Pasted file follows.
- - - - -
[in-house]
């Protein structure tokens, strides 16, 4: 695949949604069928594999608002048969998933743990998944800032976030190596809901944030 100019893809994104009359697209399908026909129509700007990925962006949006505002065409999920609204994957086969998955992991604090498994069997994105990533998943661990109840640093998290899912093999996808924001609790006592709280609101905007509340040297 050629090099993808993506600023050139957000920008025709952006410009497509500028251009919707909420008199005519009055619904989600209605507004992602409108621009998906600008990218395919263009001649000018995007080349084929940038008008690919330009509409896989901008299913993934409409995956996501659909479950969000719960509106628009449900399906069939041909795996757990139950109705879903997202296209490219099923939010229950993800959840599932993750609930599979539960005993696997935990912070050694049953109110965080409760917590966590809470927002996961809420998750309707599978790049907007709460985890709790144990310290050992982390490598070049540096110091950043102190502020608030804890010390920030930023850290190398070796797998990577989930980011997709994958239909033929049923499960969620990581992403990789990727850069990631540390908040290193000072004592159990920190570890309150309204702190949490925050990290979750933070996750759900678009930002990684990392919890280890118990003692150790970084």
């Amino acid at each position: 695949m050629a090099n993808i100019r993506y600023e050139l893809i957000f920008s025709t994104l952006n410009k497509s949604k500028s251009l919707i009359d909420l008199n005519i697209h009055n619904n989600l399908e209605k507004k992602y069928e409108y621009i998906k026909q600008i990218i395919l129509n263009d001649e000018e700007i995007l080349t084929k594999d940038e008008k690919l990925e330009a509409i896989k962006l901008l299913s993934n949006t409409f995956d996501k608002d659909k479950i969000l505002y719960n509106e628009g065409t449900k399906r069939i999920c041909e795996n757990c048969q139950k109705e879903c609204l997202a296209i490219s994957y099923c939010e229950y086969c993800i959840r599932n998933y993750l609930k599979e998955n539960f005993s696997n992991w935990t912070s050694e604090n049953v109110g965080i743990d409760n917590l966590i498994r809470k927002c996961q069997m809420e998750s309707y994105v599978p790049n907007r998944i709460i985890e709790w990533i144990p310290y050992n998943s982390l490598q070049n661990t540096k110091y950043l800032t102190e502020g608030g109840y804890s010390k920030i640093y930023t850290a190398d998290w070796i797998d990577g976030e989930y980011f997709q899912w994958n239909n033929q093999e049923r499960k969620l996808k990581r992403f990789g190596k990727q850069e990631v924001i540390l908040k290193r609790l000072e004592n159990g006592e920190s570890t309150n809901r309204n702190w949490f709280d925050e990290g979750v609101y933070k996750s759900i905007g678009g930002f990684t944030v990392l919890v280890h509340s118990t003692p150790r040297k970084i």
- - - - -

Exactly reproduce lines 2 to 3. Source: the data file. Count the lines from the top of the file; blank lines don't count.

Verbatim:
């Protein structure tokens, strides 16, 4: 695949949604069928594999608002048969998933743990998944800032976030190596809901944030 100019893809994104009359697209399908026909129509700007990925962006949006505002065409999920609204994957086969998955992991604090498994069997994105990533998943661990109840640093998290899912093999996808924001609790006592709280609101905007509340040297 050629090099993808993506600023050139957000920008025709952006410009497509500028251009919707909420008199005519009055619904989600209605507004992602409108621009998906600008990218395919263009001649000018995007080349084929940038008008690919330009509409896989901008299913993934409409995956996501659909479950969000719960509106628009449900399906069939041909795996757990139950109705879903997202296209490219099923939010229950993800959840599932993750609930599979539960005993696997935990912070050694049953109110965080409760917590966590809470927002996961809420998750309707599978790049907007709460985890709790144990310290050992982390490598070049540096110091950043102190502020608030804890010390920030930023850290190398070796797998990577989930980011997709994958239909033929049923499960969620990581992403990789990727850069990631540390908040290193000072004592159990920190570890309150309204702190949490925050990290979750933070996750759900678009930002990684990392919890280890118990003692150790970084």
């Amino acid at each position: 695949m050629a090099n993808i100019r993506y600023e050139l893809i957000f920008s025709t994104l952006n410009k497509s949604k500028s251009l919707i009359d909420l008199n005519i697209h009055n619904n989600l399908e209605k507004k992602y069928e409108y621009i998906k026909q600008i990218i395919l129509n263009d001649e000018e700007i995007l080349t084929k594999d940038e008008k690919l990925e330009a509409i896989k962006l901008l299913s993934n949006t409409f995956d996501k608002d659909k479950i969000l505002y719960n509106e628009g065409t449900k399906r069939i999920c041909e795996n757990c048969q139950k109705e879903c609204l997202a296209i490219s994957y099923c939010e229950y086969c993800i959840r599932n998933y993750l609930k599979e998955n539960f005993s696997n992991w935990t912070s050694e604090n049953v109110g965080i743990d409760n917590l966590i498994r809470k927002c996961q069997m809420e998750s309707y994105v599978p790049n907007r998944i709460i985890e709790w990533i144990p310290y050992n998943s982390l490598q070049n661990t540096k110091y950043l800032t102190e502020g608030g109840y804890s010390k920030i640093y930023t850290a190398d998290w070796i797998d990577g976030e989930y980011f997709q899912w994958n239909n033929q093999e049923r499960k969620l996808k990581r992403f990789g190596k990727q850069e990631v924001i540390l908040k290193r609790l000072e004592n159990g006592e920190s570890t309150n809901r309204n702190w949490f709280d925050e990290g979750v609101y933070k996750s759900i905007g678009g930002f990684t944030v990392l919890v280890h509340s118990t003692p150790r040297k970084i």